Inclusion or exclusion?

Sometimes my research feels as if it is being conducted in a bubble. I am looking at a fairly small part of the world of social welfare and mostly in the past. A recent publication by Inclusion Scotland helps us to see things from a wider view. A Vision for an Inclusive Scotland provides a clear overview of the many ways in which disabled people are left behind: in employment, social care, transport, social security, education, protection from abuse, housing and healthcare. The general message is that policies and services should be integrated to prevent exclusion. It also reminds us that welfare benefits should not just be about getting people back to work but that they should also

support all citizens by providing an adequate income and assisting disabled people to achieve and maintain independent living. A welfare system worthy of the name should be underpinned by a commitment to fundamental human rights. All of those using it should be treated with dignity and respect. (p10).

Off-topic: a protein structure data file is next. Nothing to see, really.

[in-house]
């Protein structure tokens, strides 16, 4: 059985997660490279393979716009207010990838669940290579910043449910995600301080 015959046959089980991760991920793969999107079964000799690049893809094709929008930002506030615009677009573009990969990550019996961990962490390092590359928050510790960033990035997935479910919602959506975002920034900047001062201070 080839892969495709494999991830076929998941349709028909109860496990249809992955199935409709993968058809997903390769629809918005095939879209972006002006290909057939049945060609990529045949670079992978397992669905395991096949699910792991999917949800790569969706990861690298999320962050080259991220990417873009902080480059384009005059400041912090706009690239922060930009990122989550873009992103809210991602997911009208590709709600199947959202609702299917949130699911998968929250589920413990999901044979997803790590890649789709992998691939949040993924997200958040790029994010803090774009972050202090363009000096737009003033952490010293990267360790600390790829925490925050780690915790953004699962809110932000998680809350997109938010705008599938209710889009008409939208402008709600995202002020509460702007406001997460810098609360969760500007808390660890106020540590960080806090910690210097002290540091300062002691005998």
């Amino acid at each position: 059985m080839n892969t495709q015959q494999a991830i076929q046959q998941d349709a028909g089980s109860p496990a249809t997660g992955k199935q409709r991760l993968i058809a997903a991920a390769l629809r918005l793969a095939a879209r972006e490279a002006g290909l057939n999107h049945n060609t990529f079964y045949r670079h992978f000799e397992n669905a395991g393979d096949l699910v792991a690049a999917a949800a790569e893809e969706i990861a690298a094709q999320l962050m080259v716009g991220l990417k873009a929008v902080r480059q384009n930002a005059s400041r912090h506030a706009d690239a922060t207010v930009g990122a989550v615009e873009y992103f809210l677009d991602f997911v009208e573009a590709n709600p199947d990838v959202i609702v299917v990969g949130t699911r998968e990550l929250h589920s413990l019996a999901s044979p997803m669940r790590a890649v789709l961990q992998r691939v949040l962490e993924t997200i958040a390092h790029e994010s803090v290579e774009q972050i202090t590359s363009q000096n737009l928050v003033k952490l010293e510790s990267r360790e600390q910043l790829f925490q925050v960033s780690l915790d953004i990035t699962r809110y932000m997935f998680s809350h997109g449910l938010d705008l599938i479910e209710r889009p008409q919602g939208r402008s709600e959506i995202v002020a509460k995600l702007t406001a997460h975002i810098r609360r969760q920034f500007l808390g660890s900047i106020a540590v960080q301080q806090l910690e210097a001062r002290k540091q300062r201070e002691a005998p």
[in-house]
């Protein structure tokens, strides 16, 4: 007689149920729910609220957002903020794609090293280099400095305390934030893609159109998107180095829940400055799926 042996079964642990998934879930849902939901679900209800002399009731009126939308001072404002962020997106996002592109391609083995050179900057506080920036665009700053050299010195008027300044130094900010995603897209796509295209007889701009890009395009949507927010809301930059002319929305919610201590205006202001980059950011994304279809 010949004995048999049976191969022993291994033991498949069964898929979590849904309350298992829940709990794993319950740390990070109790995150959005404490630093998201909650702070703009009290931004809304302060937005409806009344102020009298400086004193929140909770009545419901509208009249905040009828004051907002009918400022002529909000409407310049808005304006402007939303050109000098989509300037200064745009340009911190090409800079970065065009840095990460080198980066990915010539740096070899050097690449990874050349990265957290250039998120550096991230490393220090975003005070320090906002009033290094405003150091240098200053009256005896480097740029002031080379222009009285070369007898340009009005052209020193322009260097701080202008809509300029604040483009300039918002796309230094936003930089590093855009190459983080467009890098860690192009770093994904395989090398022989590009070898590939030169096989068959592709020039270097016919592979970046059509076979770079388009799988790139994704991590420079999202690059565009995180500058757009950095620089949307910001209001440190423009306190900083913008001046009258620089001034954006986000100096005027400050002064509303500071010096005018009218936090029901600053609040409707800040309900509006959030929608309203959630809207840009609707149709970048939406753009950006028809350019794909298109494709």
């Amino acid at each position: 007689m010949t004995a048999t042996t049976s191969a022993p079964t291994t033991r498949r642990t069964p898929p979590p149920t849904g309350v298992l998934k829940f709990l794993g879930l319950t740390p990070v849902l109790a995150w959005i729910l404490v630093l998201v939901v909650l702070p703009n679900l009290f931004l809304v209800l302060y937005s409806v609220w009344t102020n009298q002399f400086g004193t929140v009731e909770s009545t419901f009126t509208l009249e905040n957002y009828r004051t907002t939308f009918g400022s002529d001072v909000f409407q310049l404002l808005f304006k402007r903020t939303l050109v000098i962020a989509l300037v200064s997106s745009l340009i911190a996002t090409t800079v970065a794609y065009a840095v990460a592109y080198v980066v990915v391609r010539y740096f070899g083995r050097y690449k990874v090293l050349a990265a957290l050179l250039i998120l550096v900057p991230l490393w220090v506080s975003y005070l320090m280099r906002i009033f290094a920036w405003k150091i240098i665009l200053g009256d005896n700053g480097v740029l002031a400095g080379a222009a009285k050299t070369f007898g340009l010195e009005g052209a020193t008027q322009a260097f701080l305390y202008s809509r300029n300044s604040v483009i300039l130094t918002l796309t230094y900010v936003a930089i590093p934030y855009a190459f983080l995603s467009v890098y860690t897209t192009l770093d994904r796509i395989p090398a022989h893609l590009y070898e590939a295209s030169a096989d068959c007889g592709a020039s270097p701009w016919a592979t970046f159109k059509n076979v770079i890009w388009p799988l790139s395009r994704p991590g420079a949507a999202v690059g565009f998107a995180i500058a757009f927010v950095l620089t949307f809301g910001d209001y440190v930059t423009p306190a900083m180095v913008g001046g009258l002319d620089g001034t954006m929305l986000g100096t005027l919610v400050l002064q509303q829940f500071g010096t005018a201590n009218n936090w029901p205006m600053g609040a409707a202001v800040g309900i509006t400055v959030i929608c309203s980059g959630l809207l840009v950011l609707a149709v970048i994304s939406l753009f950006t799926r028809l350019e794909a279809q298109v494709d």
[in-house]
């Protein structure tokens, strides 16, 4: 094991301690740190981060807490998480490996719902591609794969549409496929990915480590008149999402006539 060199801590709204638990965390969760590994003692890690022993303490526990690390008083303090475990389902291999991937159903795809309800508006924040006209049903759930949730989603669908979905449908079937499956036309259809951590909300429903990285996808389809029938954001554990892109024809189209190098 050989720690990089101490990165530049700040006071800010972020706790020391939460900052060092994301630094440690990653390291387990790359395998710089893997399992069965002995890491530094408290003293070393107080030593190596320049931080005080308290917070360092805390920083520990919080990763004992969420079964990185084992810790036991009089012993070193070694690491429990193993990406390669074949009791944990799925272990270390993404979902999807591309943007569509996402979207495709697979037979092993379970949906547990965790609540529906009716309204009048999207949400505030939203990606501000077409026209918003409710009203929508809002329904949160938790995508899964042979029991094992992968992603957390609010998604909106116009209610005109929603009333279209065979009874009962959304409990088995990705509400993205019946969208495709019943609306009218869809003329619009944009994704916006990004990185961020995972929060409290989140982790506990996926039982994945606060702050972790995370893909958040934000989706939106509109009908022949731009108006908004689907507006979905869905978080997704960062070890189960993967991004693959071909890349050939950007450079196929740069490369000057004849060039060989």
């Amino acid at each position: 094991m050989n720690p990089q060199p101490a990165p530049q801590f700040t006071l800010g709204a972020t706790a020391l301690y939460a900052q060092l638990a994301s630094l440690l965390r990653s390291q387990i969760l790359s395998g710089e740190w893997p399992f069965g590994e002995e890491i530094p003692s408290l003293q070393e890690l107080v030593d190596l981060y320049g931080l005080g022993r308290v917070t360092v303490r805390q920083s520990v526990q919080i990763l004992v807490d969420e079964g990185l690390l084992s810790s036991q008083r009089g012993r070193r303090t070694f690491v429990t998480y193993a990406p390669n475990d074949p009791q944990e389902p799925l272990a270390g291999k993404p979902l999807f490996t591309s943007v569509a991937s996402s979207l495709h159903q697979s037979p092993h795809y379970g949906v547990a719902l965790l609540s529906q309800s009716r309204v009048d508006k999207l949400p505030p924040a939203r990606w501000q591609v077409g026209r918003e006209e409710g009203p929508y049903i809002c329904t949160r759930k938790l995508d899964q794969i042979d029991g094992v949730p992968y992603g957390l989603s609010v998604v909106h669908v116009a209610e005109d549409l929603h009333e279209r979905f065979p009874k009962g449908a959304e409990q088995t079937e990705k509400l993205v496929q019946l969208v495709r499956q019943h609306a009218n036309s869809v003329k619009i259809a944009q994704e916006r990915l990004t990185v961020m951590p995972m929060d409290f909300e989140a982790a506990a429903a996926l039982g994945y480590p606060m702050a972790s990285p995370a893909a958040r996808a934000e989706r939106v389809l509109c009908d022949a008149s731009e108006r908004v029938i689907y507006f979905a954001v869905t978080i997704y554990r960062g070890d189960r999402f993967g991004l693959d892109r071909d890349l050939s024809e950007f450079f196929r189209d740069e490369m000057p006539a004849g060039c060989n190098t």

Across the twentieth century benefits systems have often made getting back to work the key objective and have rarely treated claimants with dignity and respect. Incapacity benefits decision making has usually been focussed on narrow medical evidence which has not taken account of the many disabling barriers that make it difficult for people with disabilities and health problems to get into work. A Vision for an Inclusive Scotland reminds us that these issues are interlinked.  If public transport is inaccessible, then it is more difficult for disabled people to get to work.  If people do not get the personal help they need at the time they need it, it is more difficult for them to work.  And if it is difficult or impossible for someone to find a paid job, they need enough money to live on.  The booklet was published in Scotland just before the recent referendum on independence but its message is important at all levels of policy making and provides suggestions for how different levels of government (UK, Scotland and local) can do something about this exclusion.

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